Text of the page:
Harmony Gold takes tough and bold action

20 April 2010 | 04:41 Code : 19926 Geoscience events
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Harmony, one of three Tier I global gold miners based in South Africa, has announced...

Harmony, one of three Tier I global gold miners based in South Africa, has announced the closure of its domestic Virginia shafts at Harmony 2, Merriespruit 1 and Merriespruit 3, as the country’s inexorable decline in production of the precious metal continues. Production from the Witwatersrand basin, the biggest gold province in the world, peaked at 1,000 tonnes in 1970 and is likely at just 200 tonnes for 2010.Harmony’s Virginia operations are amongst the oldest shafts in the group, with mining that dates back between 30 and 60 years. The shafts are intermediate in depth, by Witwatersrand standards, ranging from 1,000 to 2,000 meters. The closures, however, also highlight more general gold industry concerns in the country, not least intractable increases in costs, labour inflexibility, and the challenges of dealing with one of the world’s strongest currencies.The closures mark Harmony’s continued strategy to restructure with a focus on profitable ounces, and significant growth in output. The fiscal year to 30 June 2009 saw Harmony reverse five years of accumulated losses, its move to zero net debt, the restoration of strong cash flows, the establishment of Rand Uranium, in which Harmony owns 40%, and creation of a 50:50 partnership in assets in Papua New Guinea with Australian gold major Newcrest.There has also been the start of production at all five of Harmony’s major projects - Phakisa, Doornkop South Reef, Elandsrand and Tshepong in South Africa and Hidden Valley in PNG, and stepping up exploration, with a focus on the Wafi-Golpu copper-gold tenements in PNG, South Africa’s Evander South project, the St Helena tailings project, and several underground areas associated with existing operations in South Africa.Harmony’s extraneous funding during the financial year to 30 June 2009 amounted to more than USD 400m in cash, with USD 235m cash received from farming out 30% of the Hidden Valley project in Papua New Guinea to fellow Tier I global miner Newcrest, later increased to 50%. Harmony raised a further USD 209m from selling off its Randfontein Cooke asset, into Rand Uranium.Recent rights issues have raised around USD 200m. During the 2008 financial year, USD 184m in cash was raised from selling residual Gold Fields  shares, after an earlier bid to acquire Gold Fields fizzled out.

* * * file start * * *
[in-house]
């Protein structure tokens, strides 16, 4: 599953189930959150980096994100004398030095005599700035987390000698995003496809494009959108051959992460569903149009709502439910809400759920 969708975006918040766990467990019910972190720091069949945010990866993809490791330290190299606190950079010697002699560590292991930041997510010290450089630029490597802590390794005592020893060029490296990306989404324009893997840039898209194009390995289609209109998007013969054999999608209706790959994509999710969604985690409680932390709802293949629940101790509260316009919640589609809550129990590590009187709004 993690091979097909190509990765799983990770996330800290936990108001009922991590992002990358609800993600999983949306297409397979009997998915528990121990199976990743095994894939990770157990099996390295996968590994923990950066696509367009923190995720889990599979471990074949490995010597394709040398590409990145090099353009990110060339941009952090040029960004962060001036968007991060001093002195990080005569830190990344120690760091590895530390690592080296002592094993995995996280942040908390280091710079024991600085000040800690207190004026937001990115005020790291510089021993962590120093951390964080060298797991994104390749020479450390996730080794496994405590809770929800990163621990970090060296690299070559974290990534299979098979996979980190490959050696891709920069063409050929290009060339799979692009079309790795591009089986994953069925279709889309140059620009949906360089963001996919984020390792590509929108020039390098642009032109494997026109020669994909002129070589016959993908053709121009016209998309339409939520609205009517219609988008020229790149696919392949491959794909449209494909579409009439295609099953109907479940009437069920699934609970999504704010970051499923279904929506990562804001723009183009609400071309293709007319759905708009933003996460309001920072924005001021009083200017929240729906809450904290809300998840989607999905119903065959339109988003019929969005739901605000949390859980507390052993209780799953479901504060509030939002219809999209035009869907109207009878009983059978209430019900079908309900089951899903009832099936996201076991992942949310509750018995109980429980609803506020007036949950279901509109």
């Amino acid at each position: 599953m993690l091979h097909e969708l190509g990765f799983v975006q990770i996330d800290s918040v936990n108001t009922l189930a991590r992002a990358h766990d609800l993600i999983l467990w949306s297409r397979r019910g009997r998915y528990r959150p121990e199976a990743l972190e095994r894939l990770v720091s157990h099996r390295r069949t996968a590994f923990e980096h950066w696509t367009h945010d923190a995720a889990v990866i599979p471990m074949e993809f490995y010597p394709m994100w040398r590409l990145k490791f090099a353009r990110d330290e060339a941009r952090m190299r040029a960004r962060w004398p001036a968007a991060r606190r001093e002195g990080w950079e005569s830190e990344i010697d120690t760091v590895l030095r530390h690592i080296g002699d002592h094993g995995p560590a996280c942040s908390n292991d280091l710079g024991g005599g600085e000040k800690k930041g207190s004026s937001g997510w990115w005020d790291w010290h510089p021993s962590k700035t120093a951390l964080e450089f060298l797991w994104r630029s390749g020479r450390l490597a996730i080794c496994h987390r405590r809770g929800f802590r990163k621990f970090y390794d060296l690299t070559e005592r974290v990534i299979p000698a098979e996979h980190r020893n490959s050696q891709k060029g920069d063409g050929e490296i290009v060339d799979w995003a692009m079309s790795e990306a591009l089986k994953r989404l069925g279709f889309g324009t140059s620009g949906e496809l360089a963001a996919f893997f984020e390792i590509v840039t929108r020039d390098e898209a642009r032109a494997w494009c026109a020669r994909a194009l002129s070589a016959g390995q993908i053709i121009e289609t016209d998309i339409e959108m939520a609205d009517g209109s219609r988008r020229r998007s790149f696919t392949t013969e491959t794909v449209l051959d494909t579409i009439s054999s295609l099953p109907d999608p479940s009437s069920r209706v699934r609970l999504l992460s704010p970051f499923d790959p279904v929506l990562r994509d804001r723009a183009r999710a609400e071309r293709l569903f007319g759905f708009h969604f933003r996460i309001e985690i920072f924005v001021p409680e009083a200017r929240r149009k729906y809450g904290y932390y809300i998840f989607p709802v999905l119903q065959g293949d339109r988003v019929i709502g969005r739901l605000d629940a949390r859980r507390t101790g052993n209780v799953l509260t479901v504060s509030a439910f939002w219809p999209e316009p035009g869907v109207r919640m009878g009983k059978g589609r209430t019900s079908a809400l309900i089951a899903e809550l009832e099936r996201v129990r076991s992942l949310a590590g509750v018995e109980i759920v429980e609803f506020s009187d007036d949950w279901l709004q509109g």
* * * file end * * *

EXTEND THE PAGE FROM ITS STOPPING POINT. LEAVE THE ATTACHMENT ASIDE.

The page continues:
Harmony

 

 

 

USD m

2009*

2008*

2007*

Operating cash flow

208.0

421.0

-17.0

Capital expenditure

-381.0

-509.0

-457.0

Disposals

175.0

284.0

268.0

Other

0.0

0.0

0.0

Net

2.0

196.0

-206.0

 

 

 

 

Free cash flow

 

 

 

Operating cash flow

208.0

421.0

-17.0

Capital expenditure

-381.0

-509.0

-457.0

Free cash flow

-173.0

-88.0

-474.0

 

 

 

 

 

 

 

 

Debt repaid/(raised)

200.0

119.0

-163.0

 

 

 

 

Equity raised

96.0

108.0

8.0

 

 

 

 

Cash on hand

110.0

177.0

63.0

Debt

-139.0

-307.0

-565.0

Net debt

-29.0

-130.0

-502.0

 

 

 

 

Dividends

-29.0

0.0

0.0

* Calendar

 

 

 

Investors in Harmony are heavily backing the group’s plan to increase overall production from around 1.5m ounces this year to 2.2m ounces annualised, at some time in 2012. Pressures in South Africa are bound to remain high on Harmony’s agenda, including the normal complaints that the mining sector has not done enough on the empowerment front.Harmony, however, was the victim of an extraordinary so-called black economic empowerment deal, an area where it ventured boldly as a pioneer. On 24 May 2002 one time freedom fighter Mzilikazi Godfrey Khumalo was owner - disputed, of course - of ZAR 2bn in unencumbered Harmony Gold shares. He sold the shares, raising close to ZAR 2bn in cash. Khumalo had hijacked Simane, a so-called BEE entity.An original deal with Harmony, forced by empowerment legislation, had been structured on 3 April 2001, when Harmony was trading at ZAR 37.30 a share. The Industrial Development Corporation was party to the deal, which involved about ZAR 400m in debt. This deal worked beyond recognition because Harmony’s stock price exploded: on 24 May 2002, the price hit ZAR 186.80 a share.Khumalo had maneuvered the Simane minorities to sell their stock to him for an aggregate ZAR 82m, practically all financed from recycled Harmony shares. Much of the ZAR 2bn was spirited offshore by Khumalo.


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